Let me share an example from one of our clients.  Their families are spread from coast to coast and they have friends on four continents.  As participants post updates and photos other friends and family can see what is happening with the people they care for.  One grandmother in her 80s can stay in touch with the activities of fourteen grand kids dispersed all over North America.  To her this is far more relevant and interesting than the negative news on TV.  The benefit is significant to have this family better aware of each other.  There is an intimacy and a closeness that just does not happen with sporadic phone calls, letters or emails.  So we recommend using this tool wisely.  Keep your settings private and ignore all the “applications” (games, horoscopes etc.) that post how you did for all your friends to see.  These updates are annoying and dilute the value you get otherwise.

Business Networking

Here our recommended tool is LinkedIn.  You can build a profile with the explicit purpose of growing your business and what is referred today as your personal brand.  This is a highly valuable business tool.  First your profile will establish your credibility.  Second your connections (as they are called on LinkedIn) will be expanded exponentially as you can tap in the network of your connections for all kinds of business purposes.  You will also find an immense pool of highly competent talent for free.  You can ask questions of all types to help your business and other members of LinkedIn will provide their best advice.  You thank them by identifying the best responses which helps build the credibility of the responder.  You can tap into some of the best business minds of the world for free.

Here is another example shared by a client of MDB.  They recently were contemplating awarding a contract to a consultant they had never done business with before.  When they looked at the profile of the person, they discovered that they shared several connections.  Our client was able to quickly obtain references that reassured them about the calibre of the person.  In just a few minutes, our client reduced the uncertainty of his decision.  The consultant got a nice pay-off for having made the effort of building his profile.


Blogging is setting up a public web site where you will share your thoughts.  From a business perspective a blog may be a very powerful way to establish your expertise and attract business.  Search engines will lead readers to your blog if your content is relevant to their search.  With time you may develop a following where people subscribe to be warned each time you write something new.  Blogging is a big commitment.  Blogs get quickly stale if no new material is added.  Our preferred tool is Word Press but there are many others.  Twitter, in our opinion, is a mini blog where each entry is limited to 140 characters.  In business, it is useful if you work in an ultrafast industry where updates regarding need to get out fast.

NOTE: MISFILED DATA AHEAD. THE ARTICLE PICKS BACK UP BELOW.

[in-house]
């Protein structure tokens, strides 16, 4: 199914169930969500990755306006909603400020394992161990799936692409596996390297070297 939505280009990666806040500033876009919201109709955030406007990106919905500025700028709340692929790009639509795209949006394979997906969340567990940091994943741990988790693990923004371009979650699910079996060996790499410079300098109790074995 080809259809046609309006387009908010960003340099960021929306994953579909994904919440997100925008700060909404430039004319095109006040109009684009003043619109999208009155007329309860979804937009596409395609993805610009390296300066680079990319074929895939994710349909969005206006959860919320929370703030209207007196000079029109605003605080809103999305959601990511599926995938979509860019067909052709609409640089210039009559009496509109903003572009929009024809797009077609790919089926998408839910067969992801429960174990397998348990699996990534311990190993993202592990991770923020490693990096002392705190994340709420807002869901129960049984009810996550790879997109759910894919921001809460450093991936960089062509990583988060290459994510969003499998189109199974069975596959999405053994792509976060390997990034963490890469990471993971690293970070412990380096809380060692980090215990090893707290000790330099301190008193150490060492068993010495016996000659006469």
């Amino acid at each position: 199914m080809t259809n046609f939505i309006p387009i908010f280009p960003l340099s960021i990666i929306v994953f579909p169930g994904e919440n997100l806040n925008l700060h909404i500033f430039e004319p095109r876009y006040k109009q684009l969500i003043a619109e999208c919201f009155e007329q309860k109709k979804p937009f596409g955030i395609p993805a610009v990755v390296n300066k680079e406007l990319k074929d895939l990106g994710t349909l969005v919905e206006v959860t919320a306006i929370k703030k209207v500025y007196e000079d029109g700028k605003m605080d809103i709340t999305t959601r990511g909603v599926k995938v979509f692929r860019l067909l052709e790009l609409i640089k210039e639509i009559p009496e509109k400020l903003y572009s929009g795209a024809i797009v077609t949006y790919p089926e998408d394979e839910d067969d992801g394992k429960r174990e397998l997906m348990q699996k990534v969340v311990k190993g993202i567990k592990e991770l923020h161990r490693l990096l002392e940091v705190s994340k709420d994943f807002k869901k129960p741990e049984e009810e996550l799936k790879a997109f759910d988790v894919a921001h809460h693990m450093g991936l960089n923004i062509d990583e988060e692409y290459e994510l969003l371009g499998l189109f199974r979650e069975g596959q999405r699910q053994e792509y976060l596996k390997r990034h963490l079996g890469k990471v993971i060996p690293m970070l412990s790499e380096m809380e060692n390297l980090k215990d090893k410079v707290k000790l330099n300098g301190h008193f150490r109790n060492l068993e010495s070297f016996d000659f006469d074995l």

I am not aware of a client of MDB blogging extensively for business at this time but you will find numerous examples if you search key words related to your industry.  And if you do not find a good blog – maybe it is an opportunity for you to be the first and increase your online visibility that way.  Two Twitter business stories show the value of the tool in the right context.  Dell computer uses Twitter  to announce sales of heavily discounted or refurbished equipment for rapid sales.

They attribute millions of dollars in sales to this marketing tool.  Another well known example is how the CEO of Zappo’s, the online shoe store acquired by Amazon last year for several hundred million dollars, used Twitter to communicate to his staff hundreds of times daily to keep the pace of the business ultra rapid and to make the firm extremely responsive to its clients.  The fast growth, profitability and successful sale to Amazon are testimony to how a tool like Twitter can add significant value to business.

We hope this will help you add value to your business.

Happy online networking!

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Last week I attended an Abbotsford Chamber of Commerce event called “Sociable!” … I knew it was an event where they would be discussing the impact of Social Media on the Sales and Marketing side of your business …

Up to that point, I must admit, I had always viewed social media as being mainly the realm of teenagers and people who just had a lot of time on their hands. I knew from seeing advertisements on Facebook, for instance, that there was “some” business application for it but in the end I had to admit that I just didn’t know the whole story of what it “could” do for my business …

This event seemed like the perfect opportunity to “jump right in” and learn something so with an open mind and a desire to learn I went to the event …. What’s funny is that I decided before I left for the event that I would buy whatever book they had there so I could take it, read it offline and study it cover to cover as I find that “diving right in” is a great way to learn!!

The event itself was great and it was too bad that Shane and Stephen didn’t have more time to talk as this was clearly a bigger topic than the hour or so they had to speak allowed them to explore every topic. It was just enough information however that I was eager to get back and start reading the book so I left the event and started to read that evening and was hooked right away…